The first gamesday ever happened on 16th June 2006 at HdM. It took exactly 2 weeks from the idea to the event. The program was carried by excited and motivated gamers and game developers in our faculty. And since then there was a gamesday every term. With different topics like technology, content, design and sometimes ethical questions or economic aspects. Frequently the very latest developments were presented like gamification, virtual goods and free-to-play marketing. And we always had friends from other faculties and the industry joining in.
This time the gamesday takes place on a Wednesday and it represents a cut: In fall Stefan Radicke will start in his position as professor for game development in the computer science and media faculty and he will without any doubt bring some new ideas with him. And it looks like we will join forces with our friends in the audio-visual faculty in the area of game development and a stronger participation at the FMX in Stuttgart. Right now there is hardly a game project without students from both faculties.
So it's about time to take a closer look at the most important part of game development: the "gamer" and the many myths around him. Is he the lonely, pale, badly fed nerd without social competence, only active during frequent amok runs? Is it a "He" at all? Johannes Breuer from the University of Hohenheim will follow up on those myths and present very interesting data from a current research project on german gamers. I can promise some surprises here!
Of course there are many students interested in computer games. I used the latest girls day to ask the students about their game habits and discovered that almost all students did play computer games on all kinds of hardware or even the browser. But is this reason enough to include game development in a computer science and media curriculum? As we have recently announced a new position in the area of game development I will use the chance to tell you why I have been pusing for this and what I have learned from my game interested students - who turned out to be very interested in a holistic view on computer science and who came with an incredible motivation.
"Heads first Game Development". Pascal Borman and his team consisting of students from Audio-visual media and computer science and media faculties will demonstrate their latest game project and while doing this will explain the techniques and methods used. And of course also what went wrong and how to create a large game with a small team. People interested in computer games will get a glimpse into how it is really done.
"Content Creation in Games" is the title of Andreas Stiegler's talk this time. In previous talks Andreas explained causality in games or how game companies use community managment to keep in touch with players and the market. Andreas Stiegler is currently a researcher in our faculty going for his PHD in the area of artificial intelligence for games.
There are many different skills needed to create a good game and the talk by Benjamin Thaut - student in our faculty - is proof of this. He investigated software patterns used to create performance. And performance is what games need more than anything else because the user experience depends so much on it. Long before the Web3.0 have game developers understood the "need for speed" and what they teach with respect to performance is often quite different to what is needed for business apps.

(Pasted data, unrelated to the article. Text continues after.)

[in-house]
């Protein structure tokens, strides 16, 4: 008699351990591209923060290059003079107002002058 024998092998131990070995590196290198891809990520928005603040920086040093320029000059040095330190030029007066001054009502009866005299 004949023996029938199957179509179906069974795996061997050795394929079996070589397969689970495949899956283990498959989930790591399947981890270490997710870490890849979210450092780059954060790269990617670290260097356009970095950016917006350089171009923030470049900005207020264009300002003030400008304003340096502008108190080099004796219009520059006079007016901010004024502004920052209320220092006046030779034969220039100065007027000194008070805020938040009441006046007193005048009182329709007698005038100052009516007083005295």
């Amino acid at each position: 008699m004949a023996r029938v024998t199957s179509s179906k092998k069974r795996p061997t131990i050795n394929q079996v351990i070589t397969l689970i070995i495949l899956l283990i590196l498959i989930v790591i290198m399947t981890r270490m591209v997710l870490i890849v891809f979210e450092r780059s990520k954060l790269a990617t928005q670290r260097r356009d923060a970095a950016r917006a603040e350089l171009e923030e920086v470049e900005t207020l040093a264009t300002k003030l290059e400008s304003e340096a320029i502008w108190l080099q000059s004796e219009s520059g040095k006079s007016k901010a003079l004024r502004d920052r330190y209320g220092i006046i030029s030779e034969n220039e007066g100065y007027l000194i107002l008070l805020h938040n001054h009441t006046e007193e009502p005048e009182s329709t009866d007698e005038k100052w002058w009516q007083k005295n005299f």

Finally Valentin Schwind, who - shortly after Christoph Birkhold and together with Stefan Radicke and Thomas Fuchsmann - could be called one of the fathers of game development at HdM - will talk about a very interesting phänomenon of game psychology: The uncanny valley effect and its relation to game design and game hardware. Why does more visual realism lead to less acceptance frequently? How can we avoid falling into this trap? Valentin Schwind personifies both technological skill and artistic talent in a uniq e way and we are glad to have him as a lecturer in our faculty as well.
Agenda: 14.15 Gamers are (frequently) the better ones. A justification of game development in computer science, Prof. Walter Kriha, Computer Science and Media, HdM 14.30 The game player - an unknown creature? - Data on game players in Germany, Dipl.-Medienwiss. Johannes Breuer, Institut für Kommunikationswissenschaft, Universität Hohenheim 15.20 "Head-over-heels into game development". How to create a big game with a small team. Pascal Bormann and team, Audio-visual faculty, HdM. 16.10 Content Creation, Andreas Stiegler, PHD can. Computer Science and Media, HdM 17.10 Programming for Performance - design patterns for speed, Benjamin Thaut, Student Computer Science and Media, HdM 17.50 The "Uncanny Valley" and its importance for game development, Dipl. Inf. Valentin Schwind, Lecturer Computer Science and Media, HdM 18.30 Wrap-up, Prof. Walter Kriha Auf Ihr Kommen freuen sich das Team der Aktuellen Themen Internet und Prof. Walter Kriha
Prof.l Dörsam started with a talk on 3-tier architectures and their difficulties. She used a project from her previous company to explain errors that had been made by the developers and project managers. A development tool turned out to be unable to scale to a sudden increase in requests and database content in the context of a major customer. Due to confidentiality issues the database content - and it is always the database, isn't it (:-) - could not simply be used for testing at home and had to be simulated. The company ended up building a complete test-environment at home while the actual installation ran in India. And they changed their focus of testing: they almost exclusively concentrated on request times as seen by users. They instrumented the code for performance analysis too and finally also tracked the queries to the database carefully. In most cases it is really the queries which cause performance or scalability problems. It took the company close to one year and roughly 5-7 developers to achieve a predictable and traceable system based on this method.
Interestingly, the initial company philosophy of "eat your own dog food" as an approach for production test turned out to be just not good enough in the presence of unexpected scaling.